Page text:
On average, we spend one-third of our lives in bed. So frequent sheet cleaning seems like a no-brainer. But some bedding, like your mattress pad or comforter cover, could skip a few loads. We stripped your bed (no, not literally) to see how often you really need to clean it.

Sheets

Cleaning frequency
We shed skin cells, sweat and oil every night. Keep your sleep space clean, and avoid dust mites, by washing your sheets once a week. If anyone in your household is sick, wash sheets (or at least the pillowcases) daily.
Cleaning instructions
Use the hot water option on your washing machine, and the hot cycle on your dryer. This will help kill germs, although it could shrink your sheet's fibers.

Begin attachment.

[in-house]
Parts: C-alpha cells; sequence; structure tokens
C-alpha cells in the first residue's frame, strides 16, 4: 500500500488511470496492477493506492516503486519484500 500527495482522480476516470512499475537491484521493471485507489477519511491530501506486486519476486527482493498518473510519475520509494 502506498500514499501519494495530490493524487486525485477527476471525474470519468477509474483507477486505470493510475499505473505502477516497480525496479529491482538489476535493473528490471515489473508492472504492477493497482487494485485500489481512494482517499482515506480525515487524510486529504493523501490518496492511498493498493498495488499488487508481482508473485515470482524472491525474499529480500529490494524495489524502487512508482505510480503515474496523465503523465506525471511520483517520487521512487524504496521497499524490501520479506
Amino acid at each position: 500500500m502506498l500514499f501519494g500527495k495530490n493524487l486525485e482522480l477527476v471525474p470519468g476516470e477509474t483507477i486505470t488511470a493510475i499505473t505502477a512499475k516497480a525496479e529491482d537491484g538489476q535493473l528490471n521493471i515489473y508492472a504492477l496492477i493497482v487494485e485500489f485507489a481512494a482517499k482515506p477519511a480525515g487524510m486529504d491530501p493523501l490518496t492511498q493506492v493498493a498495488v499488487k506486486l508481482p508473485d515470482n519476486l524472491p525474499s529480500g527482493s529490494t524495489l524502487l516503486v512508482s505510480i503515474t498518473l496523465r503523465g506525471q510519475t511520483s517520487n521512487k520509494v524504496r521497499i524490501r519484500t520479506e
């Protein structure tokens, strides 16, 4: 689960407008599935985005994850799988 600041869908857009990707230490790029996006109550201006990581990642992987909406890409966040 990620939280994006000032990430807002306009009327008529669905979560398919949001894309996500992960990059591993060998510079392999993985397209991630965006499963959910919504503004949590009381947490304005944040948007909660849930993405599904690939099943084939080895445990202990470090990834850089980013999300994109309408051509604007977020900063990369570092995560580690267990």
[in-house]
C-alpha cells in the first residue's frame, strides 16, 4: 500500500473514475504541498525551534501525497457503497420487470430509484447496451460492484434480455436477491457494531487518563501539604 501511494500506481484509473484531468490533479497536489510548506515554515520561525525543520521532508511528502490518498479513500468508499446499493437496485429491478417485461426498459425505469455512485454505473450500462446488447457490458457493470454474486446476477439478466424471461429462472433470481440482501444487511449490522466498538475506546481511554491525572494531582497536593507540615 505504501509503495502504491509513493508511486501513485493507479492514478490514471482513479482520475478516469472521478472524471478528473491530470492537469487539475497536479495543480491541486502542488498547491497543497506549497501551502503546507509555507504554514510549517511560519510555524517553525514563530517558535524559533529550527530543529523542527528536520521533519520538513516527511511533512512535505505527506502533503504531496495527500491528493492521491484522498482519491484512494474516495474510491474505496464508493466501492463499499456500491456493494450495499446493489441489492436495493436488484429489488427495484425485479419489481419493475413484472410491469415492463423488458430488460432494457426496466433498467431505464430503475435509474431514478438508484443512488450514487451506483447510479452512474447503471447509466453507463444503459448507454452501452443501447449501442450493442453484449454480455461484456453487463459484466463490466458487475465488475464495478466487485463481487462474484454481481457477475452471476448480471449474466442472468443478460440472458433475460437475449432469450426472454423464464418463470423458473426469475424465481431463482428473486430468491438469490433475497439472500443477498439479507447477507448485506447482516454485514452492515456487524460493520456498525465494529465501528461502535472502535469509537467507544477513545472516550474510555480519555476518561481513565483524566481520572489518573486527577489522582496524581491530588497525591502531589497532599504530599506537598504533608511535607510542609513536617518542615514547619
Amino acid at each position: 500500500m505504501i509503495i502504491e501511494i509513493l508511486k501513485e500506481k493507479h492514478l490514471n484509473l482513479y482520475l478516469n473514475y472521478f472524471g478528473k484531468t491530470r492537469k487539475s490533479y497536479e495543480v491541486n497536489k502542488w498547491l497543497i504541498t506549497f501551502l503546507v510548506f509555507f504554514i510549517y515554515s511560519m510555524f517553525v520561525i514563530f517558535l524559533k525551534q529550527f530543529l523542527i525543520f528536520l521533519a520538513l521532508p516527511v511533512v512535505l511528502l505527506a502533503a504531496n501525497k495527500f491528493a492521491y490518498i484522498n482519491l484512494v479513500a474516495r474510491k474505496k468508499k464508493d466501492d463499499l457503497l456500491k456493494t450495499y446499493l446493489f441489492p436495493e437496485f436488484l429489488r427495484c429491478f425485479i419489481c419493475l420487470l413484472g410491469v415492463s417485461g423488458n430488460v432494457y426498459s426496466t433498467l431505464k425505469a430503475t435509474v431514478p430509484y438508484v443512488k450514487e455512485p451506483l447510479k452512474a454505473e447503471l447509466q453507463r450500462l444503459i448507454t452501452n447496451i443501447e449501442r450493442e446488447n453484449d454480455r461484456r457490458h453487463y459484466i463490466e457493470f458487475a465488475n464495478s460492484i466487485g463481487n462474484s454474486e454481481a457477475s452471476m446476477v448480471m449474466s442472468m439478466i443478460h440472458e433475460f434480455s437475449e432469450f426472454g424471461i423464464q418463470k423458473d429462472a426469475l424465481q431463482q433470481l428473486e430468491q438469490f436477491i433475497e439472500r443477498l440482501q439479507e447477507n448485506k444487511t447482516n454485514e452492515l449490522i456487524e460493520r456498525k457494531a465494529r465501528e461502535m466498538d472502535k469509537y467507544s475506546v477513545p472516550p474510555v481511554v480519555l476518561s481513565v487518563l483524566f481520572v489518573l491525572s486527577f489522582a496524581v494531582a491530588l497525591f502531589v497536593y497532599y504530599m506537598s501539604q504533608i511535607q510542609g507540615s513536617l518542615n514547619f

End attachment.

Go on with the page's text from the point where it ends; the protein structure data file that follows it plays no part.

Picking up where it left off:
Pillows

Cleaning frequency
Pillow stuffing can attract allergy-causing dust mites, so they should be washed a few times throughout the year.
Cleaning instructions
Check your pillow's label — most down and synthetic varieties are machine-washable. Use the gentle cycle, hot water and liquid detergent. Wash two pillows at the same time for balance, and put them through the rinse cycle twice. To dry, use the low setting on your dryer, and add two clean tennis balls to avoid flattening.

Pillow and mattress protectors

Cleaning frequency
Pillow and mattress protectors extend the life of your bedding, and help ward off dust mites. Even though they're covered by sheets and pillowcases, you should still wash your protectors once a month — especially if you have allergies or a pet.
Cleaning instructions